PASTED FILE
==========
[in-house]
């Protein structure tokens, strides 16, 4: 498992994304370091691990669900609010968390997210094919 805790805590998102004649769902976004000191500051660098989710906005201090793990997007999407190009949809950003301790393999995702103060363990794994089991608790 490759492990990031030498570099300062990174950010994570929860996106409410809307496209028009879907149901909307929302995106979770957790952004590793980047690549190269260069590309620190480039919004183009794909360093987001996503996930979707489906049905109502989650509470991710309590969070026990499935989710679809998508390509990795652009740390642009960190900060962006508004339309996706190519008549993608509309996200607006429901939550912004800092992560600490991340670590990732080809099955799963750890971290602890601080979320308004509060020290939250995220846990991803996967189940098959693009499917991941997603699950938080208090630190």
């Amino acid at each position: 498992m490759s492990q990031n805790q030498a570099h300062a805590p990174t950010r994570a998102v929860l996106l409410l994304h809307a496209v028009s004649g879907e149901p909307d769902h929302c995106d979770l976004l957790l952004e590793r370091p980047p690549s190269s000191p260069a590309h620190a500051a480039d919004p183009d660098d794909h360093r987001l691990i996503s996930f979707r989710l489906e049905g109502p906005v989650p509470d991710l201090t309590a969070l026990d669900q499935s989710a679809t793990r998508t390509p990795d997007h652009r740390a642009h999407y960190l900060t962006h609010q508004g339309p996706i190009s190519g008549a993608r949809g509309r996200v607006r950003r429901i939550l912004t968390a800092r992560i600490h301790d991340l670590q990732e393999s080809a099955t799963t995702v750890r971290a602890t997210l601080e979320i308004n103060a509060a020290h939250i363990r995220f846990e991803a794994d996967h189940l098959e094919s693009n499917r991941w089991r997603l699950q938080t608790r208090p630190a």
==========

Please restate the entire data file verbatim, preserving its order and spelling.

[in-house]
């Protein structure tokens, strides 16, 4: 498992994304370091691990669900609010968390997210094919 805790805590998102004649769902976004000191500051660098989710906005201090793990997007999407190009949809950003301790393999995702103060363990794994089991608790 490759492990990031030498570099300062990174950010994570929860996106409410809307496209028009879907149901909307929302995106979770957790952004590793980047690549190269260069590309620190480039919004183009794909360093987001996503996930979707489906049905109502989650509470991710309590969070026990499935989710679809998508390509990795652009740390642009960190900060962006508004339309996706190519008549993608509309996200607006429901939550912004800092992560600490991340670590990732080809099955799963750890971290602890601080979320308004509060020290939250995220846990991803996967189940098959693009499917991941997603699950938080208090630190």
């Amino acid at each position: 498992m490759s492990q990031n805790q030498a570099h300062a805590p990174t950010r994570a998102v929860l996106l409410l994304h809307a496209v028009s004649g879907e149901p909307d769902h929302c995106d979770l976004l957790l952004e590793r370091p980047p690549s190269s000191p260069a590309h620190a500051a480039d919004p183009d660098d794909h360093r987001l691990i996503s996930f979707r989710l489906e049905g109502p906005v989650p509470d991710l201090t309590a969070l026990d669900q499935s989710a679809t793990r998508t390509p990795d997007h652009r740390a642009h999407y960190l900060t962006h609010q508004g339309p996706i190009s190519g008549a993608r949809g509309r996200v607006r950003r429901i939550l912004t968390a800092r992560i600490h301790d991340l670590q990732e393999s080809a099955t799963t995702v750890r971290a602890t997210l601080e979320i308004n103060a509060a020290h939250i363990r995220f846990e991803a794994d996967h189940l098959e094919s693009n499917r991941w089991r997603l699950q938080t608790r208090p630190a």